Davis v. Commissioner of Social Security

Filing 13

MEMORANDUM-DECISION and ORDERED, that the Commissioners Decision denying disability benefits is AFFIRMED. Signed by Senior Judge Lawrence E. Kahn on March 31, 2014. (sas)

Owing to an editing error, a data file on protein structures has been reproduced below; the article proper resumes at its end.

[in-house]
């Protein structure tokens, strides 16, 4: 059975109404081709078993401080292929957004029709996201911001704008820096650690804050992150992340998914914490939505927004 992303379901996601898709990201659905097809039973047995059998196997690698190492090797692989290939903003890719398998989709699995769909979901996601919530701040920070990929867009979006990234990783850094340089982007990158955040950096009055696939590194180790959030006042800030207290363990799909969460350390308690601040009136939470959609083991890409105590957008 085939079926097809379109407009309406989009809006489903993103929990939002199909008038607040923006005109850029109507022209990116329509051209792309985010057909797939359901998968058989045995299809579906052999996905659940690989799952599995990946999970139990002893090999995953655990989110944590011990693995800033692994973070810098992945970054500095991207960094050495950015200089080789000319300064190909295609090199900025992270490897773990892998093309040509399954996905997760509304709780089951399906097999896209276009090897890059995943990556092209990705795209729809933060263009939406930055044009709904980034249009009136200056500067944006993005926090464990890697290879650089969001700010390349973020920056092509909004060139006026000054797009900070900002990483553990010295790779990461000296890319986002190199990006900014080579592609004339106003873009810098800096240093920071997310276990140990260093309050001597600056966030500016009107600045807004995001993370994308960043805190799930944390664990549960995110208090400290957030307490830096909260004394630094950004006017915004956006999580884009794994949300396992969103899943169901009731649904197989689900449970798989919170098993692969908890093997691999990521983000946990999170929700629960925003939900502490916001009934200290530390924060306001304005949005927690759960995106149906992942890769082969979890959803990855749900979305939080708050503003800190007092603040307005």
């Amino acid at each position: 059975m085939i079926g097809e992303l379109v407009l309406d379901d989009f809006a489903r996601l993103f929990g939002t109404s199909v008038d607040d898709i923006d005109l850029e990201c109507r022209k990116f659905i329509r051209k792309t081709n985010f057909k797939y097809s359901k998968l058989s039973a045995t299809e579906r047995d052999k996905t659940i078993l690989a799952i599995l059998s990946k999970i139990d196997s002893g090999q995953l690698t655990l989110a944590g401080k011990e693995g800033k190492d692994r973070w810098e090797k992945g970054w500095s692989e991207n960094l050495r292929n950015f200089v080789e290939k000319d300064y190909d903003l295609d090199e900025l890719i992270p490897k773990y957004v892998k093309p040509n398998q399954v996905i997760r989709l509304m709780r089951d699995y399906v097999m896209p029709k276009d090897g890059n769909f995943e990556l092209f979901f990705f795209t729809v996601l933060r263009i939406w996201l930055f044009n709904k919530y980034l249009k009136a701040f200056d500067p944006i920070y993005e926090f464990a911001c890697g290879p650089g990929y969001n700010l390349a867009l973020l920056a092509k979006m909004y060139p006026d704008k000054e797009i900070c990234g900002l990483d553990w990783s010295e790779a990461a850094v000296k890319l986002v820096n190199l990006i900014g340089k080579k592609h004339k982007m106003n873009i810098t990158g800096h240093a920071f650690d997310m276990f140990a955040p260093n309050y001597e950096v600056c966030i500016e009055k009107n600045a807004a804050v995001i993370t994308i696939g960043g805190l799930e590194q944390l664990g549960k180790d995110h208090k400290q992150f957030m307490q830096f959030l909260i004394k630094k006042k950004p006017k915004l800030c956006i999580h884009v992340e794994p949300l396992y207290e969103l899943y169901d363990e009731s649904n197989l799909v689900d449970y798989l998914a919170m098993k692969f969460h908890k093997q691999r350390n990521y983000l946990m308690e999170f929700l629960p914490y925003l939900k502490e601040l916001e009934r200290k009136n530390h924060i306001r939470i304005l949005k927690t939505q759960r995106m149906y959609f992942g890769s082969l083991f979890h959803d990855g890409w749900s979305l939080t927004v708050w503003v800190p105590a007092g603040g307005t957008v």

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UNITED STATES DISTRICT COURT NORTHERN DISTRICT OF NEW YORK FRANKLIN H. DAVIS, JR., Plaintiff, -against- 1:12-CV-1561 (LEK) COMMISSIONER OF SOCIAL SECURITY, Defendant. ____________________________________ MEMORANDUM-DECISION and ORDER I. INTRODUCTION Before the Court is an action for judicial review of the Commissioner of the Social Security Administration’s (“SSA”) final denial of Plaintiff Franklin H. Davis, Jr.’s (“Plaintiff”) application for supplemental security income (“SSI”) benefits. Both parties have filed briefs. Dkt. Nos. 10 (“Plaintiff’s Brief”); 11 (“Defendant’s Brief”). For the following reasons, the Court affirms the Commissioner’s decision. II. BACKGROUND A. Factual History Plaintiff was incarcerated in 1998 after supporting himself for eight years selling drugs. Dkt. No. 8 (“Record”) at 258-60.1 Plaintiff first sought treatment for, and was formally diagnosed with, chronic depression in 2000.2 R. at 258. However, he asserts that his depression began after his mother’s alcohol-related death in 1979. Id. Plaintiff recalls being prescribed trazodone and 1 Citations to the Record are to the pagination assigned by SSA. On ECF, the Record appears in seven parts as Docket Numbers 8-1 through 8-7. 2 The Record contains no medical records of this treatment. Wellbutrin and being referred to outpatient individual and group therapy. Id. Plaintiff responded positively to the treatment. Id. He found employment in 2002 and worked for about a year as a certified nursing assistant at a nursing home in Utica, New York; it was the first job that he had held since 1990. Id. at 258-260. However, during his employment he relapsed into cocaine and alcohol dependence. R. at 259. His addiction continued until his incarceration in federal prison in 2005, where he again received mental health treatment. Id. During the last four years of Plaintiff’s incarceration, he worked a food service position in the prison mess hall. Id. The position was “low stress” and in a “controlled environment.” Id. Shortly after Plaintiff’s release, he relapsed into substance use and then entered Hospitality House, a halfway house rehabilitation program. R. at 367-68. Hospitality House assigned Plaintiff to group therapy classes as well as five-hour “job functioning” shifts everyday. Id. Although Plaintiff was able to carry out these five-hour shifts without issue, his therapist and social worker at Hospitality House opined that Plaintiff likely could not handle significant additional responsibility. R. at 368. Plaintiff became easily distracted and overwhelmed when assigned organized tasks, such as learning how to use a computer. Id. Hospitality House referred Plaintiff for additional psychiatric treatment after “a number of ‘clean’ months in treatment.” Id. However, Plaintiff’s psychiatrist, Dr. Janay Fake, denies that Plaintiff’s work ability is significantly impaired when his depression and substance use are appropriately managed. R. at 397409. Dr. Fake treated Plaintiff following his referral from Hospitality House and filled out a mental residual functional capacity assessment (“RFC”). Id. Dr. Fake found Plaintiff’s diagnosed “major depressive disorder, recurrent, moderate in partial remission” not to “affect his ability to understand, respond to and act on requests by supervisors or co-workers.” R. at 398-400. Dr. Fake stated 2 Plaintiff’s recent substance abuse would not affect his ability to engage in gainful employment. R. at 399. However, “with prolonged abstinence, substance use would no longer be a contributing factor in Plaintiff’s ability to maintain employment.” R. at 400. Dr. C. Butensky also prepared a Psychiatric Review Technique (“PRT”) and mental RFC as a consultative examiner. In the PRT, Dr. Butensky listed Plaintiff’s impairments as ranging between “mild” and “moderate,”3 with no repeated episodes of deterioration. R. at 283. Based on his interview with Plaintiff, Dr. Butensky concluded that Plaintiff was able to do simple repetitive work in a low-contact setting. R. at 285. Likewise, on the RFC, which further breaks down areas of potential impairment, Dr. Butensky identified Plaintiff’s limitations as “not significant” or “moderate” in all respects. R. at 287-88. Plaintiff also underwent an internal medicine examination by consultative examiner Dr. George Alexis Sirotenko. R. at 291-94. Dr. Sirotenko noted that Plaintiff’s prognosis was “fair” and that Plaintiff suffered no significant physical limitations. R. at 293. However, Dr. Sirotenko did note that Plaintiff has some arthritis in his knees, as well as a history of Hepatitis C, which is currently controlled and being treated. R. at 291-93, 371-76. B. The Commissioner’s Decision The ALJ concluded that Plaintiff has not engaged in substantial gainful activity since March 16, 2009, and has the following severe impairments: osteoarthritis; history of hepatitis C; depressive disorder; and substance use disorder. R. at 14-17. The ALJ found Plaintiff not to have an impairment or combination of impairments that meets or medically equals one listed in 20 C.F.R. § 3 As per the PRT form, only “marked” or “extreme” limitations satisfy the functional criteria for disability benefits. 3 404(P), Appendix 1, due to a lack of findings establishing that the Plaintiff is subject to advanced functional limitations necessary to meet any pertinent listing. R. at 17. The ALJ further found that although Plaintiff retains the physical RFC to perform medium work activity, his occupational base is eroded by nonexertional limitations including an inability to regularly sustain concentration, persistence, or pace. R. at 18-22. However, the ALJ found Plaintiff’s diminished RFC to be a result of substance use and that, if Plaintiff were not using these substances, Plaintiff’s RFC would allow him to resume past employment or a full range of other medium work activity. Id. The ALJ therefore found Plaintiff not to be disabled because his substance use disorder is a contributing factor material to the determination of disability, see 20 C.F.R. 416.935. R. at 22. C. Procedural History Plaintiff filed an application for Title XVI SSI benefits on April 20, 2009, alleging a period of disability beginning on January 30, 2009. R. at 134-40. After an initial denial of Plaintiff’s application and a hearing, Administrative Law Judge (“ALJ”) Arthur Patane denied the application. R. at 9-27. The Appeals Council denied Plaintiff’s request for review on August 27, 2012, rendering ALJ Patane’s decision the final decision of the Commissioner. R. at 1-4. The present action ensued. III. LEGAL STANDARD A. Standard of Review In reviewing an SSA decision, a court’s role is to determine whether the ALJ’s findings are supported by substantial evidence in the record and whether the ALJ applied the correct legal standards. 42 U.S.C. § 405(g); Featherly v. Astrue, 793 F. Supp. 2d 627, 630 (W.D.N.Y. 2011) (citations omitted). Substantial evidence is “such relevant evidence as a reasonable mind might 4 accept as adequate to support a conclusion.” Consol. Edison Co. of New York v. Nat’l Labor Relations Bd., 305 U.S. 197, 229 (1938). It must be “more than a mere scintilla” of evidence scattered throughout the administrative record. Featherly, 793 F. Supp. 2d at 630. The reviewing court should not affirm an ALJ’s decision if it reasonably doubts that the proper legal standards were applied, even if the decision appears to be supported by substantial evidence. Johnson v. Bowen, 817 F.2d 983, 986. If the ALJ applied the correct legal standards, the decision must be upheld if the evidence is deemed to be susceptible to more than one rational interpretation, and must be sustained “even where substantial evidence may [also] support the plaintiff’s position.” Rutherford v. Schweiker, 685 F.2d 60, 62 (2d Cir. 1982); see also Rosado v. Sullivan, 805 F. Supp. 147, 153 (S.D.N.Y. 1992). The reviewing court may not determine de novo whether an individual is disabled. See 42 U.S.C. §§ 405(g), 1383(c)(3); Wagner v. Sec’y of Health & Human Servs., 906 F.2d 856, 860 (2d Cir. 1990). It must afford the SSA’s determination considerable deference and may not substitute “its own judgment for that of the [Commissioner], even if it might justifiably have reached a different result upon a de novo review.” Valente v. Sec’y of Health & Human Servs., 733 F.2d 1037, 1041 (2d Cir. 1984). B. Title XVI SSI Disability is defined as the “inability to engage in any substantial gainful activity by reason of any medically determinable physical or mental impairment which can be expected to result in death or which has lasted or can be expected to last for a continuous period of not less than 12 months.” 42 U.S.C.A. § 423(d)(1)(a). Moreover, a plaintiff’s physical or mental impairment or impairments [must be] of such severity that he is not only unable to do his previous work but cannot, considering his age, education, and work experience, engage in any other kind of substantial gainful work which exists in 5 the national economy, regardless of whether such work exists in the immediate area in which he lives, or whether a specific job vacancy exists for him, or whether he would be hired if he applied for work. 42 U.S.C. § 1382c(a)(3)(B). In determining whether a plaintiff has a disability, the Commissioner applies a five-step process. See 20 C.F.R. §§ 404.1520 and 416.920. Moreover, “[i]f at any step a finding of disability or non-disability can be made, the SSA will not review the claim further.” Barnhart v. Thomas, 540 U.S. 20, 24 (2003). The five-step process is as follows: First, the Secretary considers whether the claimant is currently engaged in substantial gainful activity. If [she] is not, the Secretary next considers whether the claimant has a “severe impairment” which significantly limits his [or her] physical or mental ability to do basic work activities. If the claimant suffers such an impairment, the third inquiry is whether, based solely on medical evidence, the claimant has an impairment which is listed in Appendix 1 of the regulations. If the claimant has such an impairment, the Secretary will consider him [or her] disabled without considering vocational factors such as age, education, and work experience; the Secretary presumes that a claimant who is afflicted with a ‘listed’ impairment is unable to perform substantial gainful activity. Assuming the claimant does not have a listed impairment, the fourth inquiry is whether, despite the claimant’s severe impairment, [she] has the residual functional capacity to perform his past work. Finally, if the claimant is unable to perform his past work, the Secretary then determines whether there is other work which the claimant could perform. Bush v. Shalala, 94 F.3d 40, 44-45 (2nd Cir. 1996) (citations omitted). The plaintiff bears the burden of proof with regard to the first four steps; the Commissioner bears the burden at the fifth step. Kohler v. Astrue, 546 F.3d 260, 265 (2d Cir. 2008). IV. DISCUSSION The ALJ found that, although Plaintiff would otherwise have the capacity for medium work, non-exertional limitations including substance abuse disorder warranted finding Plaintiff disabled. R. at 20-23. If Plaintiff ceased his substance abuse, however, his remaining functional limitations 6 would not allow a finding of disability pursuant to 42 U.S.C. § 1382c(a)(3)(J). R. at 22. The ALJ accordingly found that the Plaintiff’s substance abuse was a material factor in his disability determination and denied benefits. R. at 23. “When there is medical evidence of an applicant’s drug or alcohol abuse, the ‘disability’ inquiry does not end with the five-step analysis.” Cage v. Comm’r of Soc. Sec., 692 F.3d 118, 123 (2d Cir. 2012); See 20 C.F.R. § 416.935(a). The codification of 42 U.S.C. § 1382c(a)(3)(J) amended the Social Security Act’s definition of “disabled” to exclude conditions materially caused by drug addiction or alcoholism. Cage, 692 F.3d at 124. A claimant “shall not be considered to be disabled . . . if alcoholism or drug addiction would . . . be a contributing factor material to the Commissioner’s determination that the [plaintiff] is disabled.” Id. at 123. The claimant bears the burden of proving the immateriality of their drug addiction or alcoholism as they pertain to the ALJ’s disability determination. Id. Where a claimant’s remaining limitations would not be disabling, her drug addiction or alcoholism is deemed to be a materially contributing factor in the plaintiff’s determination of disability. 20 C.F.R. § 416.935(b)(2)(I). An ALJ determines the materiality of a plaintiff’s drug addiction or alcoholism primarily on the basis of whether would still be able to be found disabled if they were to cease their use of the drug or alcohol. 20 C.F.R. § 416.935(b)(1). The ALJ “will evaluate which of [the plaintiff’s] current physical and mental limitations, upon which [the ALJ] based [their] disability determination, would remain if [the plaintiff] stopped using drugs or alcohol and then determine whether any or all of [the plaintiff’s] remaining limitations would be disabling.” 20 C.F.R. § 416.935(b)(2). The Plaintiff bears the burden of proving the immateriality of his drug addiction, see Cage, 692 F.3d at 123, and the Court finds that the ALJ properly considered available record evidence in 7 determining that Plaintiff would not be disabled absent substance dependence. See R. at 21. While in rehabilitation, Plaintiff completed daily five-hour shifts of “job functioning” without issue. Id. The doctors at the facility opined that Plaintiff’s “substance abuse/dependence affected his ability to participate in gainful employment.” Id. To the extent that Plaintiff’s challenge to the ALJ’s findings relies on Plaintiff’s continued diminished RFC after the hearing, the ALJ could not have known this information when she made her decision. See Pl.’s Br. at 11-12. Although such information might allow Plaintiff to succeed on a new application for benefits, the ALJ reasonably concluded, based on substantial evidence, that Plaintiff’s substance abuse contributed to his diminished RFC, particularly in light of Plaintiff’s burden to prove otherwise. Furthermore, the ALJ properly found that Plaintiff’s exertional disabilities not to significantly limit Plaintiff’s capacity to work. In making an RFC determination, the ALJ must assess all of the relevant medical and other record evidence, as well as the claimant’s testimony provided by concerning any “limitations that result from [the plaintiff’s] symptoms, such as pain.” 20 C.F.R. § 416.945(a)(3). The ALJ considers the claimant’s “ability to meet the physical, mental, sensory, and other requirements of work.” Id. § 416.945(a)(4). Concerning physical abilities, the ALJ should weigh “the nature and extent of [a claimant’s] physical limitations and then determine [her] residual functional capacity for work activity on a regular and continuing basis.” Id. § 416.945(b). “A limited ability to perform certain physical demands of work activity, such as sitting, standing, walking, lifting, carrying, pushing, pulling, or other physical functions . . . may reduce [a claimant’s] ability to do past work and other work.” Id. The ALJ properly considered record evidence of Plaintiff’s physical limitations. The ALJ specifically mentioned the x-ray and treatment notes that revealed Plaintiff’s bilateral knee pain and 8 previous diagnosis of osteoarthritis. R. at 15. The ALJ further reviewed the findings of Dr. Sirotenko, which stated that Plaintiff’s “examination findings were within normal limits and [Plaintiff] did not have any frank physical limitations.” R. at 16. The ALJ concluded that the Plaintiff had the physical RFC to perform medium work. That conclusion was supported by substantial evidence: Plaintiff’s only significant exertional limitation was some chronic fatigue due to Plaintiff’s hepatitis C and an inability to engage in heavy lifting. R. at 18-22. Therefore, the ALJ did not err in finding Plaintiff to be able to engage in medium work activity absent substance use. The Court has reviewed the remainder of the ALJ’s findings, concludes that the decision was based on substantial evidence, and therefore affirms. V. CONCLUSION Accordingly, it is hereby: ORDERED, that the Commissioner’s Decision denying disability benefits is AFFIRMED; and it is further ORDERED, that the Clerk of the Court serve a copy of this Memorandum-Decision and Order upon the parties to this action. IT IS SO ORDERED. DATED: March 31, 2014 Albany, New York 9